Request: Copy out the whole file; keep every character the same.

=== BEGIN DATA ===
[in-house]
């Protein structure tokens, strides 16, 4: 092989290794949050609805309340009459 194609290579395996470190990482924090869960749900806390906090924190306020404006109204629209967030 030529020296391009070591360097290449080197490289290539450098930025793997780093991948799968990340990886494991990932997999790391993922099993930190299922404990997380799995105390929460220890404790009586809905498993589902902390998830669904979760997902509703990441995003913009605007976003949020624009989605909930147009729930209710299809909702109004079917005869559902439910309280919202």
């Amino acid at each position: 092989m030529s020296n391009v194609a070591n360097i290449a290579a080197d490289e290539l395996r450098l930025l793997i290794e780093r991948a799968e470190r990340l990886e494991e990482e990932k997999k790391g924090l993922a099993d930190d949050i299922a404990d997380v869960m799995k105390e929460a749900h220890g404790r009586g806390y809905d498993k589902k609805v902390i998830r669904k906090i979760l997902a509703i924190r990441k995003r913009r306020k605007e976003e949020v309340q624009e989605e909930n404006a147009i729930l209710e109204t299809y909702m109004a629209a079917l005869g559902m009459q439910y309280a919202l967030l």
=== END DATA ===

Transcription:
[in-house]
């Protein structure tokens, strides 16, 4: 092989290794949050609805309340009459 194609290579395996470190990482924090869960749900806390906090924190306020404006109204629209967030 030529020296391009070591360097290449080197490289290539450098930025793997780093991948799968990340990886494991990932997999790391993922099993930190299922404990997380799995105390929460220890404790009586809905498993589902902390998830669904979760997902509703990441995003913009605007976003949020624009989605909930147009729930209710299809909702109004079917005869559902439910309280919202």
């Amino acid at each position: 092989m030529s020296n391009v194609a070591n360097i290449a290579a080197d490289e290539l395996r450098l930025l793997i290794e780093r991948a799968e470190r990340l990886e494991e990482e990932k997999k790391g924090l993922a099993d930190d949050i299922a404990d997380v869960m799995k105390e929460a749900h220890g404790r009586g806390y809905d498993k589902k609805v902390i998830r669904k906090i979760l997902a509703i924190r990441k995003r913009r306020k605007e976003e949020v309340q624009e989605e909930n404006a147009i729930l209710e109204t299809y909702m109004a629209a079917l005869g559902m009459q439910y309280a919202l967030l």